The kitchen garden was laid out in its present form to a design by Robin Odgers from 1984, following a period of decline and decay in the mid C20 (guidebook). The walls were constructed c 1755 when Hatch Court was built for John Collins by Thomas Prowse.

The home farm, Hatch Court Farm (today, 2000, known as Belmont Farm), is situated to the north of the parish church and churchyard and comprises a complex of buildings including a farmhouse of mid C18 origin, early C19 barns, and a thatched circular horse engine house (listed grade II).


  • North Curry parish map, 1787 (DD/CC), (Somerset Record Office)
  • Deed plan, 1820 (DD/TN9), (Somerset Record Office)
  • Tithe map for Hatch Beauchamp parish, 1840 (DD/Rt128), (Somerset Record Office)
  • OS 6" to 1 mile:
  • 1st edition published 1886
  • 2nd edition published 1904


  • T Prowse, two perspective views of Hatch Court, c 1755 (private collection)
  • T Bonnor, The Hermitage at Hatch Court... Seat of John Collins Esq, c 1785 (private collection)
  • T Bonner, Hatch Court from the south-west, c 1785 (in Collinson 1791)

Archival items

  • Edward Knight, Diary, 1876 (Kidderminster Public Library)
  • Viscount Palmerston, A Tour to the West of England, 1787 (Hampshire Record Office)
  • Sale particulars, 1836 (DD/TN10), (Somerset Record Office)
  • Sale particulars, 1900 (private collection)
  • Photographs, late C19 and early C20 (private collection)
  • Kitchen garden seeds, plants, trees, 1904-05 (DO/TN8 S/1655), (Somerset Record Office)
  • E L Lutyens, Plans for entrance gates and lodges, Hatch Court, 1926 (private collection)
  • J Townson, Notes of the Landscape Garden at Hatch taken from a number of sources, 1998 (Copy on EH file)
  • Personal communication from John Townson Esq, 2000

Description written: October 2000 Amended: October 2000, March 2001

Register Inspector: JML

Edited: September 2021

Visitor Access, Directions & Contacts

The following is from the Register of Parks and Gardens of Special Historic Interest. For the most up-to-date Register entry, please visit The National Heritage List for England (NHLE):

14th Century

The Saxon name `Hache’ referred to a gateway leading to the Forest of Neroche which lay to the south-west of the parish church. Following the Conquest the manor was held by the Beauchamp family, from whom it passed in 1361 to the Seymour family.

17th - 19th Century

By 1633 a manor house near the church was described as ruinous, and in 1676 the manor passed by marriage to the earls of Ailsbury (guidebook). During the early 18th century John Collins, a wealthy clothier from Ilminster, Somerset, began to purchase property in Hatch Beauchamp and North Curry. His son, also John, matriculated at New College, Oxford in 1744 and after coming down from the university established himself as a country gentleman on his estate at Hatch Beauchamp. In 1755 Collins commissioned plans for a new house from the amateur architect Thomas Prowse (about 1708-67), an associate of Sanderson Miller, with whom he advised on the design of the contemporary Hagley Hall, Worcestershire and Croome Court, Worcestershire (there are descriptions of both these sites elsewhere in the Register). A resemblance to Hagley was noted in sale particulars of 1836.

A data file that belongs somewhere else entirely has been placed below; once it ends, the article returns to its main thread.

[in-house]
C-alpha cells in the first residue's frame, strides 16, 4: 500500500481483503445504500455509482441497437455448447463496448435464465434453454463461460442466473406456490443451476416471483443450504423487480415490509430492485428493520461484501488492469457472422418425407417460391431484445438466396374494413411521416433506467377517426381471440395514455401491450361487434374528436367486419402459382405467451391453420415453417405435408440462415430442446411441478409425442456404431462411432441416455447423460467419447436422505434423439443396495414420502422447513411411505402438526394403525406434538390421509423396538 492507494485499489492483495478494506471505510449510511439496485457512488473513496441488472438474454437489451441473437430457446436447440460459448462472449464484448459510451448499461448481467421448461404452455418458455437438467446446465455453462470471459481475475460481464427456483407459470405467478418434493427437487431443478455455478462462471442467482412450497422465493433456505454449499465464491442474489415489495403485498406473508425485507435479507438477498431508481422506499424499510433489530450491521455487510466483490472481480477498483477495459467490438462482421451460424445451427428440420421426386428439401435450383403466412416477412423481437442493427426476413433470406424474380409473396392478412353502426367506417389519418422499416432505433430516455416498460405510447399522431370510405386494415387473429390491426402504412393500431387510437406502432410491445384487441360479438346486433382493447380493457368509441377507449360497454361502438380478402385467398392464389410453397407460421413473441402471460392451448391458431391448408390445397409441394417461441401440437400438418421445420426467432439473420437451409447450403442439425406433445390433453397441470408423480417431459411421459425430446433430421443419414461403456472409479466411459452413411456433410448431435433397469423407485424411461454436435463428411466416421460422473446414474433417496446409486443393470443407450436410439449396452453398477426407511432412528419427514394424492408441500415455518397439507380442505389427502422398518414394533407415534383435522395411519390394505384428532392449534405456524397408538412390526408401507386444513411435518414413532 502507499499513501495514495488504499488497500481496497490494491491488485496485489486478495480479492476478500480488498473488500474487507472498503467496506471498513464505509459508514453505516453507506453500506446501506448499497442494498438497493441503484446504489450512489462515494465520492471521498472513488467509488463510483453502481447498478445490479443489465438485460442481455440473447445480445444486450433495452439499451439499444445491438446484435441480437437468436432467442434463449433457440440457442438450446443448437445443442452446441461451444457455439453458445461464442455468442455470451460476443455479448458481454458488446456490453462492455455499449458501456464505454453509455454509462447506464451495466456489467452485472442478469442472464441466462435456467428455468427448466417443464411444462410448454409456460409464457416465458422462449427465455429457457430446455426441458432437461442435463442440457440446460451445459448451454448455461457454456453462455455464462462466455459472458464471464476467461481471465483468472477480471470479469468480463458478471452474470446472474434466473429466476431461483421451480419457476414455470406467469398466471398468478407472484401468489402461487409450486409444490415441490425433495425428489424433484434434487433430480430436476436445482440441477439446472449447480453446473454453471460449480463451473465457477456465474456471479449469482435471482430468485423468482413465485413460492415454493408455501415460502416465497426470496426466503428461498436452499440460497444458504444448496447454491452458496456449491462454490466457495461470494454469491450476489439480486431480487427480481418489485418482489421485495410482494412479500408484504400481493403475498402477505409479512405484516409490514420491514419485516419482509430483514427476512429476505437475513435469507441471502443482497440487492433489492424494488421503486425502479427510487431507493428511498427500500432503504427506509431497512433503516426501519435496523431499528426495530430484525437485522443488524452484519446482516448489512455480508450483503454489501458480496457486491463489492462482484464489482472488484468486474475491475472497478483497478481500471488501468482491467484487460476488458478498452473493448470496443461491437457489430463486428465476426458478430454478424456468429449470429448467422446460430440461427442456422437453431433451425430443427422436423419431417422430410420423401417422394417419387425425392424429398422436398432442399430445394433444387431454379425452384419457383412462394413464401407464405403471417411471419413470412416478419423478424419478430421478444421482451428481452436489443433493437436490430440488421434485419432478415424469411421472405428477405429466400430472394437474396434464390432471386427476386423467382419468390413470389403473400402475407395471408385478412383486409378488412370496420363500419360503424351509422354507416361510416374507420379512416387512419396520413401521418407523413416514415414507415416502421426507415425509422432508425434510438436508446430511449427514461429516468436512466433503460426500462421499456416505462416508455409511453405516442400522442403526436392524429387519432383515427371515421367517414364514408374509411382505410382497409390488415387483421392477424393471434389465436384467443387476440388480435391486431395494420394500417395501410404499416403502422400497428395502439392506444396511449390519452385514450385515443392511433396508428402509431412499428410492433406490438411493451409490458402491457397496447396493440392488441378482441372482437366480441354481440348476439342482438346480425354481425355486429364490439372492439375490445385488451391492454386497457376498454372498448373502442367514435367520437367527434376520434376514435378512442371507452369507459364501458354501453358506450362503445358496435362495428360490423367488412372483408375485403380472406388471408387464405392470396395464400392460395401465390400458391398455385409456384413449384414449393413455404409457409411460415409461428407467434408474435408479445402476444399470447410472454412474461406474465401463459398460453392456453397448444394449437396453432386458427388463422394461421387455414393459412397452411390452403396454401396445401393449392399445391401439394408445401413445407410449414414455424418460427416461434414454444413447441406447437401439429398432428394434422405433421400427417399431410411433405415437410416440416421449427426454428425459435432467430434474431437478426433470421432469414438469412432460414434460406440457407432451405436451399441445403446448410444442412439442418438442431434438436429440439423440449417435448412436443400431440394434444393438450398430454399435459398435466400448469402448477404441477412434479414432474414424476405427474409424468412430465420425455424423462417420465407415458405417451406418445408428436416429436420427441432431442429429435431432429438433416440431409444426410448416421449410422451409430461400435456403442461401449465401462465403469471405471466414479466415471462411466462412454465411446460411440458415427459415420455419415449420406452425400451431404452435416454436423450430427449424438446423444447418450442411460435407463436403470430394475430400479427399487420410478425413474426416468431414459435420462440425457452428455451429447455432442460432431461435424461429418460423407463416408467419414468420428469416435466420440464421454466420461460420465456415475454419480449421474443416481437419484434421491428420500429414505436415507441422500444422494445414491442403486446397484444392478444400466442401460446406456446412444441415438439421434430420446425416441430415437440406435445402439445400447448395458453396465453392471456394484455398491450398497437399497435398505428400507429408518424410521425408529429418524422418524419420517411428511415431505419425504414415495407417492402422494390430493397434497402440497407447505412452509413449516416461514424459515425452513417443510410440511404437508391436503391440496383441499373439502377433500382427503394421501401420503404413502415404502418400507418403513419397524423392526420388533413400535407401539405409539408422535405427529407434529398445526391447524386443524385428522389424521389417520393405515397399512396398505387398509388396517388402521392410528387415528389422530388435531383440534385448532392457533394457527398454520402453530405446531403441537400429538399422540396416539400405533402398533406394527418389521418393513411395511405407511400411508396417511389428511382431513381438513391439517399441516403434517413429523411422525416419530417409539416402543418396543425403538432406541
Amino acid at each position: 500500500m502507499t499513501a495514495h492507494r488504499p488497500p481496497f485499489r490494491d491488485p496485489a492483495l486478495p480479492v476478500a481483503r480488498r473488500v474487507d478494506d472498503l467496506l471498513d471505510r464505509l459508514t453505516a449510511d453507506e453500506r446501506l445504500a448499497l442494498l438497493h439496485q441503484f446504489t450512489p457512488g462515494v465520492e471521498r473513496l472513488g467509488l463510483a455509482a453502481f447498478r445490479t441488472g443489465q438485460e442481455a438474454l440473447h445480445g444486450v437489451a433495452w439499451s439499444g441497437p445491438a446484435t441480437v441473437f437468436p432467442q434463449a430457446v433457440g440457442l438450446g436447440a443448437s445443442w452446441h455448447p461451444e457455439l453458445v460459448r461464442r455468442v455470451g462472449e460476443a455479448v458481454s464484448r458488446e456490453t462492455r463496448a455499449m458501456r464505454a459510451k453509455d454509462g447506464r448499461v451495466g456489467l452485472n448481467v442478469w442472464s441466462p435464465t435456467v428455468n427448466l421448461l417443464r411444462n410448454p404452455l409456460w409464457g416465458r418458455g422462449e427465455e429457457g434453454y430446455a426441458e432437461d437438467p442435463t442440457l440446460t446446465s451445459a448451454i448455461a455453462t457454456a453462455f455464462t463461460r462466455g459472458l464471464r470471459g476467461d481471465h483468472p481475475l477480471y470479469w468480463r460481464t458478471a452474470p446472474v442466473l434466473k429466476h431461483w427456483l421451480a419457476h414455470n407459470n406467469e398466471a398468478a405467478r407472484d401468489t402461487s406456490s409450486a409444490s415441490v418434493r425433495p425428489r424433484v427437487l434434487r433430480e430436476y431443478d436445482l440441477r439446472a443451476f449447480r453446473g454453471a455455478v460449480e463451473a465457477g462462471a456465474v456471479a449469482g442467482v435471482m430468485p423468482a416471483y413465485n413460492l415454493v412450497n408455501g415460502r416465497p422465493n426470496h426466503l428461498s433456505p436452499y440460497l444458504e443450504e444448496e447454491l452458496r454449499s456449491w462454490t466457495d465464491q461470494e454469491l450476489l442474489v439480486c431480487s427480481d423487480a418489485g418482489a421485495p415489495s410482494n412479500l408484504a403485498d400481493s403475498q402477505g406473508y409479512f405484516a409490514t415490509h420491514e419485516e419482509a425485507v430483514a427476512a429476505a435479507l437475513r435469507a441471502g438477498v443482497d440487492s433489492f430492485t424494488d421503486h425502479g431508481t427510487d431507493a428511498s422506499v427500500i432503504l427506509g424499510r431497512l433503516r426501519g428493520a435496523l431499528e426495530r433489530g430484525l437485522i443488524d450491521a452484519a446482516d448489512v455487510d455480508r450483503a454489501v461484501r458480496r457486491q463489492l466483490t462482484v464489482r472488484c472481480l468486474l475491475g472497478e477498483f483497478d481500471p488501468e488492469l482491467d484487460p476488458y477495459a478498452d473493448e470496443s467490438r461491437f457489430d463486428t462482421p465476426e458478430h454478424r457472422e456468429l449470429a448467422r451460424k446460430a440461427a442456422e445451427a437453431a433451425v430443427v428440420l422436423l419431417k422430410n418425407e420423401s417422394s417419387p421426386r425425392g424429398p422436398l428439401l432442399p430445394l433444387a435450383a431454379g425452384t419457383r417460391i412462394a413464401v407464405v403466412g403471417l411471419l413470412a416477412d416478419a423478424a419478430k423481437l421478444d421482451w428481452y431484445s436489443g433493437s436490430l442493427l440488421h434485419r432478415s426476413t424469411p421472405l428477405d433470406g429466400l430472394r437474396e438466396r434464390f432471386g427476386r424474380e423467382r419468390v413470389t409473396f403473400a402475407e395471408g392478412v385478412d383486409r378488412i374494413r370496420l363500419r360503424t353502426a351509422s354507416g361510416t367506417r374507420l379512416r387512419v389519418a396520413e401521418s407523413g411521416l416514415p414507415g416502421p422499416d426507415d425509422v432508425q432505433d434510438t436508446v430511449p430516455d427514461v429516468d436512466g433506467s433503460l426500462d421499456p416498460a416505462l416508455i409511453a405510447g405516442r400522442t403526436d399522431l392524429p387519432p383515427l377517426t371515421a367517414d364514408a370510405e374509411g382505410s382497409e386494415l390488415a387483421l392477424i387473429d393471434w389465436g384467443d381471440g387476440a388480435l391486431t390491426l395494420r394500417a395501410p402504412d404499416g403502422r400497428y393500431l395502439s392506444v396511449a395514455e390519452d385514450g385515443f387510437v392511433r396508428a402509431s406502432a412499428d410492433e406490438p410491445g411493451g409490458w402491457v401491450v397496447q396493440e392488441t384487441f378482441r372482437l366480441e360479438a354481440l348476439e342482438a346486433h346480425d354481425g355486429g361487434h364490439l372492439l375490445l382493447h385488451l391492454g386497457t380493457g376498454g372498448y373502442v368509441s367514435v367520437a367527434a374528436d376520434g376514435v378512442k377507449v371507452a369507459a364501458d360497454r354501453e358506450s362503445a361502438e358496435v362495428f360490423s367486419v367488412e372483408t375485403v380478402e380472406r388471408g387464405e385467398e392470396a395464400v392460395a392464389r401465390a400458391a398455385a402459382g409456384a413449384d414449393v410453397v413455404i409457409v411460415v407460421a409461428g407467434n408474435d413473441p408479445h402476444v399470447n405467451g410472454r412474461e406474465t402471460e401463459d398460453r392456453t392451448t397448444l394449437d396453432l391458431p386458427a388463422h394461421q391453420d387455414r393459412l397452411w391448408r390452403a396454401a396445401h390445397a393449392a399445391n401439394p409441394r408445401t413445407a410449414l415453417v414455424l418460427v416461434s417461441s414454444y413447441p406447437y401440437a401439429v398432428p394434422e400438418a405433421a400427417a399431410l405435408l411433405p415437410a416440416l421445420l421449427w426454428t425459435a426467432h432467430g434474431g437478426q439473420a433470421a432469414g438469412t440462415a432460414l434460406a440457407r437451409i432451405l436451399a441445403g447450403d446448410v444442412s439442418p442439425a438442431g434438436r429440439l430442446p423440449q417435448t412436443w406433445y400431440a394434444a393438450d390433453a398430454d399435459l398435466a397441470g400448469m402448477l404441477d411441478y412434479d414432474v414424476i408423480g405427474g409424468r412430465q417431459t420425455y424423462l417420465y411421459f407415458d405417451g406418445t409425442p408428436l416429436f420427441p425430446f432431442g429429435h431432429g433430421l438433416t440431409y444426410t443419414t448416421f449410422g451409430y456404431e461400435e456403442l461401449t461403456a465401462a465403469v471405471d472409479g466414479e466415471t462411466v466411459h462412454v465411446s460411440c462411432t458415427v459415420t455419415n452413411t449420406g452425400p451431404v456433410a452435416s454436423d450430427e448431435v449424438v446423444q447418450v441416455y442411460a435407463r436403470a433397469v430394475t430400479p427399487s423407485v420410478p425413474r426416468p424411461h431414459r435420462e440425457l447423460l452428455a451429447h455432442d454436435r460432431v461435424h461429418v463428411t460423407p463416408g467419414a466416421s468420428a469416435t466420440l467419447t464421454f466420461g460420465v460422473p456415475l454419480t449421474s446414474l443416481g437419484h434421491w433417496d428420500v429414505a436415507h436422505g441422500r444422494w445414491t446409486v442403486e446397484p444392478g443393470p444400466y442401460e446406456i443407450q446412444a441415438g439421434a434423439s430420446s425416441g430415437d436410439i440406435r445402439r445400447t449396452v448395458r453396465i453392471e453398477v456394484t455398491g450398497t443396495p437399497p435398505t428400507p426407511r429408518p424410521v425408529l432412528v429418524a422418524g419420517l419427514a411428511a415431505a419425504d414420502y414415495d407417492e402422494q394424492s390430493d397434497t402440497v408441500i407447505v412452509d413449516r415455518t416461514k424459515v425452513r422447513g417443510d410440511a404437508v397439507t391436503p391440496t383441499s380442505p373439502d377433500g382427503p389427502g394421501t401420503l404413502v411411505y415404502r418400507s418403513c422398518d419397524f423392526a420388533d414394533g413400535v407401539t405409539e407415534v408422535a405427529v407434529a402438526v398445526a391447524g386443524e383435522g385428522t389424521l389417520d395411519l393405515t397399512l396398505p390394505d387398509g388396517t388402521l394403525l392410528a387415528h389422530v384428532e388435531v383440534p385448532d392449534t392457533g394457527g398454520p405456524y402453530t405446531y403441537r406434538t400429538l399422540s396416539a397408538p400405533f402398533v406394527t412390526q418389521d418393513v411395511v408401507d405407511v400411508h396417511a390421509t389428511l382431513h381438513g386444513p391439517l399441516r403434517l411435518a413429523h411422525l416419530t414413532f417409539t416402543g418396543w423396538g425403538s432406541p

Hatch Court was visited by Edward Knight of Kidderminster in June 1761. Knight (Diary, 1876) recorded seeing a pedimented greenhouse attributed by him to `Winde’ (perhaps William Winde, about 1685-1722), a gothic shell-temple, a serpentine river which lacked water, a chapel and bastion with a fine view, a bowling green, bone house, hermitage, square summerhouse, grotto, and root house in the pleasure grounds. The second Viscount Palmerston, who visited Hatch in 1787, noted 'a summer house standing nearby which commanded all the Vale of Taunton' (Palmerston 1787), while an engraving by Thomas Bonnor of around 1785 (private collection) illustrates a cascade and the Hermitage. John Collinson described `a pleasant park,...embellished with fine plantations, gardens,...On the north side of this eminence several temples and seats are erected on the brow of the hill, which is steep, finely indented, and adorned with hanging woods...’ (Collinson 1791). By 1899 (sale particulars) only the square summerhouse, icehouse, and grotto survived.